Illicit student-teacher relationships and the law in New York

Posted By Galluzzo & Arnone || 9-Jun-2015

News reports of high school teachers engaging in illicit acts with underage students are becoming almost routine and regular nowadays. The advent of modern smartphones, the prevalence of texting, Snapchat, and the rise of social media platforms have perhaps facilitated these problematic relationships. Regardless, a teacher accused of having engaged in such inappropriate relationships faces a potential litany of terrible consequences including permanent criminal convictions, sex offender registration, public humiliation and vilification, loss of career and professional licensure, and civil lawsuits for damages. It is thus absolutely critical that those educators accused of such crimes retain competent counsel to guide them through these minefields.

A typical serious charge in these scenarios is Rape in the Third Degree (Penal Law Section 130.25[2]). That charge makes it a Class E felony for a person over the age of twenty-one years to engage in sexual intercourse with another person less than seventeen years old. This is a strict liability crime and there is no need for the prosecutor to demonstrate any forcible compulsion on the part of the elder person. A conviction for this charge - sometimes referred to as "statutory rape" - carries serious potential jail sentences and mandatory registration as a sex offender. Similarly, Criminal Sexual Act in the Third Degree (Penal Law Section 130.40[2]) makes it a Class E felony for a person older than twenty-one to engage in oral or anal sexual contact with a person under the age of seventeen.

Rape in the Second Degree (Penal Law Section 130.30[1]) is a more serious Class D felony and applies to individuals over the age of eighteen that engage in sexual intercourse with people younger than fifteen years old, and Criminal Sexual Act in the Second Degree (Penal Law Section 130.45[1]) also makes it a Class D felony for a person older than eighteen to engage in oral or anal sexual contact with a person younger than fifteen.

On some occasions, the adult educators are accused of sending lewd or sexually explicit photos, videos, or text messages to the underage students. Those teachers are then potentially facing felony charges of Disseminating Indecent Materials in the Second or First Degree, depending on the content of the messages (Penal Law Sections 235.21 or 235.22).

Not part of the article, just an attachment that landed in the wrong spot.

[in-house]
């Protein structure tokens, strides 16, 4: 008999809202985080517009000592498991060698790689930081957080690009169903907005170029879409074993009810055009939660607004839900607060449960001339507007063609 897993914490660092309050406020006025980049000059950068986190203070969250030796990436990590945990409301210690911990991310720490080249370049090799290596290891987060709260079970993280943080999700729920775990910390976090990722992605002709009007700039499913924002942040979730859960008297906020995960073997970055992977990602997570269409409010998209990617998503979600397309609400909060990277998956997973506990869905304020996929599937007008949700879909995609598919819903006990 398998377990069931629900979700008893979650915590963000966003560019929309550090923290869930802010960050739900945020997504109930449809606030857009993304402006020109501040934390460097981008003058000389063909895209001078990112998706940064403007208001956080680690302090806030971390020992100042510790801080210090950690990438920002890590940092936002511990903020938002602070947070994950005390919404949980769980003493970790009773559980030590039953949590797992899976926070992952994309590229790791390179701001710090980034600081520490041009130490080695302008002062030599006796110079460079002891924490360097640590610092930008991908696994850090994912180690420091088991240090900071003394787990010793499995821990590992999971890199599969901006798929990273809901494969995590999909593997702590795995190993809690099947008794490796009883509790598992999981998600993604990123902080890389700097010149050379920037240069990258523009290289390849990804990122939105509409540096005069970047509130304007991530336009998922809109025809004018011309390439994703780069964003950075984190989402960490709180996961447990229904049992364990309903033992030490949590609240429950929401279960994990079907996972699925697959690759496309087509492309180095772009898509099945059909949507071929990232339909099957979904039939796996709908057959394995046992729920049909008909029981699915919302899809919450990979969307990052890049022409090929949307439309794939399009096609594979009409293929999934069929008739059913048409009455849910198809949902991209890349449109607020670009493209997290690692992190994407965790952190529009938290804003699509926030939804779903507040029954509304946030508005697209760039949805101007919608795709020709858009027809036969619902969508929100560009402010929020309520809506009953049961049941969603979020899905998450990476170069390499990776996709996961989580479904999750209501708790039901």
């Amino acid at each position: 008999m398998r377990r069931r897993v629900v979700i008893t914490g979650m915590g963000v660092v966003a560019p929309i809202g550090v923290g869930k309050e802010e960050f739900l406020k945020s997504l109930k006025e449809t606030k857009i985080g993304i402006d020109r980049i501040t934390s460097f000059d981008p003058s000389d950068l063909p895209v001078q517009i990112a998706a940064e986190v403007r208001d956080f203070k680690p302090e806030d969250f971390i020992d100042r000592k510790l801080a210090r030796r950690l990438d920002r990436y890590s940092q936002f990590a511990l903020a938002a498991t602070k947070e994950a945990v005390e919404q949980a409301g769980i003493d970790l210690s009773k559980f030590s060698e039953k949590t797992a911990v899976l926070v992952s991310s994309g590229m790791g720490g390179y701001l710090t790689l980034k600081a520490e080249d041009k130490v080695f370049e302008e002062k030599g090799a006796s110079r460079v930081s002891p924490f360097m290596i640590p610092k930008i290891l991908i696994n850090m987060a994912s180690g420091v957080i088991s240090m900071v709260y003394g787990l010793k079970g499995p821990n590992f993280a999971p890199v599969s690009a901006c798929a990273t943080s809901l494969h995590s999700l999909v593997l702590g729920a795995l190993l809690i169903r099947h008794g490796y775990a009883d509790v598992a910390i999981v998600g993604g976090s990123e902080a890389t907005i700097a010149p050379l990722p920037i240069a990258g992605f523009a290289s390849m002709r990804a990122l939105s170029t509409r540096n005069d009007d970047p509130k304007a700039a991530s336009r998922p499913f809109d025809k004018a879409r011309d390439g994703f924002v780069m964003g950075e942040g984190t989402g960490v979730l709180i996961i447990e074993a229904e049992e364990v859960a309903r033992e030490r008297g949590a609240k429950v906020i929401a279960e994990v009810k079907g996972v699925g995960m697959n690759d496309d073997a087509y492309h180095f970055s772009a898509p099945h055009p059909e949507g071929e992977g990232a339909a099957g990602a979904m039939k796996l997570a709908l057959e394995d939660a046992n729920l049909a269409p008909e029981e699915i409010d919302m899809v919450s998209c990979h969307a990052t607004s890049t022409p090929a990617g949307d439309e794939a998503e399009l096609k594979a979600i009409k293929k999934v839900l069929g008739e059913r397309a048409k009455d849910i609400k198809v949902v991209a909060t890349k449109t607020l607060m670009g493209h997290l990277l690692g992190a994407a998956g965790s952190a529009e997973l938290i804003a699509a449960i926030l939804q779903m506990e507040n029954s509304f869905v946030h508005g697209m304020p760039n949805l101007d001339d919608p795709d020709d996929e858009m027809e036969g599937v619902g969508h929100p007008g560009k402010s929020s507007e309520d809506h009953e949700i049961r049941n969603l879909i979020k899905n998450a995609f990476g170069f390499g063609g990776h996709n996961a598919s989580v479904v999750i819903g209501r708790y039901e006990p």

Sometimes, teachers partake of controlled substances like ecstasy prior to engaging in sexual contact with their underage students, and in those cases, the teachers may face the Class D felony charge of Facilitating a Sex Offense with a Controlled Substance, in violation of Penal Law Section 130.90.

On the other hand, the victimized students can potentially pursue civil lawsuits for damages against the school districts and the teachers themselves. (Of course, the lawsuits against the school districts are more likely to be lucrative because they have insurance and public funds to pay settlements, whereas teachers often become bankrupt in these situations.) There is no need to prove that the underage victim was an "unwilling participant" in the sexual activity because a minor cannot legally consent to sexual contact with an adult. A lawsuit by a victimized student against a school district will not succeed solely because the offending teacher was employed by the district - the victim plaintiff must demonstrate that the district was negligent in the hiring of the teacher (i.e. failed to do a sufficient background check that would have revealed a propensity for such offending behavior), negligent training, negligent retention (failing to discharge the teacher after learning about misconduct prior to the basis for the lawsuit), and/or negligent supervision of the teacher. In short, if the district had reasonable no way of knowing, predicting, or preventing the behavior by the teacher, then the district cannot be held to blame for the teacher's actions towards the student. The amount of damages can be difficult to predict but is mostly determined by the psychological or psychiatric harm that the student has suffered or can expect to suffer as a result of this victimization.

If you or a loved one have been accused of an improper relationship with a student, or been victimized by a teacher, you should strongly consider contacting the experienced litigators at Galluzzo & Arnone LLP. Their team of former prosecutors, including Matthew Galluzzo, a former Manhattan sex crimes prosecutor, has expertise representing people on both sides of this scenario, and can advise you how to best proceed.

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